However, for the second scenario there is no standard solution. We have to create custom program to put the customer on a 'Credit Hold'.
Step1: Enable a DFF (we can name it as say 'Over Due Days') for the customer which would hold the maximum number of days the payment is overdue that is accecptable to the business.
Step2: Write a small program that would check daily for all customers where the system date is greater than the due date by the number of days specified in the DFF. A report would also be an output of the program which is something very similar to the standard report "Past Due Invoice Report" with a couple of additional fields to capture the days beyond the maximum number of days after due date as per DFF. This program would put all customer on a Credit Hold where the invoice Due date is greater than 'Due Date + No of days in DFF'.
Ensure that the program is scheduled to run just after midnight to so that the program does not miss out on any new invoices created.

Customer Refund in Receivables

Sat, 2008-04-12 01:27
There are cases when customers overpay, or pay one invoice twice. In all such cases the customer is due for a refund. The easiest approach would be to ask the customer to absorb the overpayment if the amount is small. However, if the amount is large the customer would no doubt ask for a refund. There are basically three ways to handle customer refunds:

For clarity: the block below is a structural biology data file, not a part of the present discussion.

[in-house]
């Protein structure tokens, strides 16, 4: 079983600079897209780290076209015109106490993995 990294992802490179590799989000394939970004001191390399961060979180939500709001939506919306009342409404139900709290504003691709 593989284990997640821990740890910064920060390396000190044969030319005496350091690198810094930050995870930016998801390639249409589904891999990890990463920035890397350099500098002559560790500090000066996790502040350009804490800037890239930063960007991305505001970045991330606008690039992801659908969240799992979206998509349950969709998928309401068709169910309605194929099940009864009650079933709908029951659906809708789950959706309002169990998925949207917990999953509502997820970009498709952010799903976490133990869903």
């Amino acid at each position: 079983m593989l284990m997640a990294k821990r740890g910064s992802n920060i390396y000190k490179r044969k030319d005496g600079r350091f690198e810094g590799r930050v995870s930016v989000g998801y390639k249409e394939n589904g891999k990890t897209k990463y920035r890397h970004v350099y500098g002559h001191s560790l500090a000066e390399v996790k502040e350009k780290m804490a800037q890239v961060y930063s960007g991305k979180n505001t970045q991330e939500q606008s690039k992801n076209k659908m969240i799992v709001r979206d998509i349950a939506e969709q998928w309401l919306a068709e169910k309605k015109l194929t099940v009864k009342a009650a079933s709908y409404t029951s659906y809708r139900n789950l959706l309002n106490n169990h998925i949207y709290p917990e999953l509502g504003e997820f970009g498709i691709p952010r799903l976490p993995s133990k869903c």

1. Issue a manual check for refund to the customer and record a Debit Memo in Receivables and match this to the receipt.
2. Ask the customer to leave the cash as "on-account" and apply this later to any other open invoice.
3. Setup customer as supplier in Payables, and issue a check out of payables. The third option is more cumbersome but will make bank reconciliation a lot smoother. First create a debit memo in receivables, using a clearing account (the clearing account should always show zero balance). Match the receipt to this Debit Memo. Then create an invoice for this customer (set as supplier in AP), using the same clearing account as the expense account in the invoice. Pay the invoice in the normal way and do a bank reconciliation.
The above process of customer refund is only limited to 11i. In Oracle R12, Oracle Receivables is fully integrated with Oracle Payables to deliver a seamless, automated process to generate check and bank account transfer refunds for eligible receipts and credit memos.

Oracle Apps Marketing for Upgrade projects - A small tip

Wed, 2008-04-09 13:53

It has been my observation that a lot of time and effort goes waste knocking the wrong door for Oracle Apps project. Then the question arises, how to know which door to knock. Obviously, one should not waste precious resources uselessly pursuing organizations that are running on a fully supported version of Oracle Apps like R12, 11.5.10, 11.5.9, unless the organization comes to you with a view to upgrade to R12 or 11.5.10. Please refer chart below to find the support time lines for different releases of Oracle E- Business suite and plan accordingly which organizations to target and whom to avoid.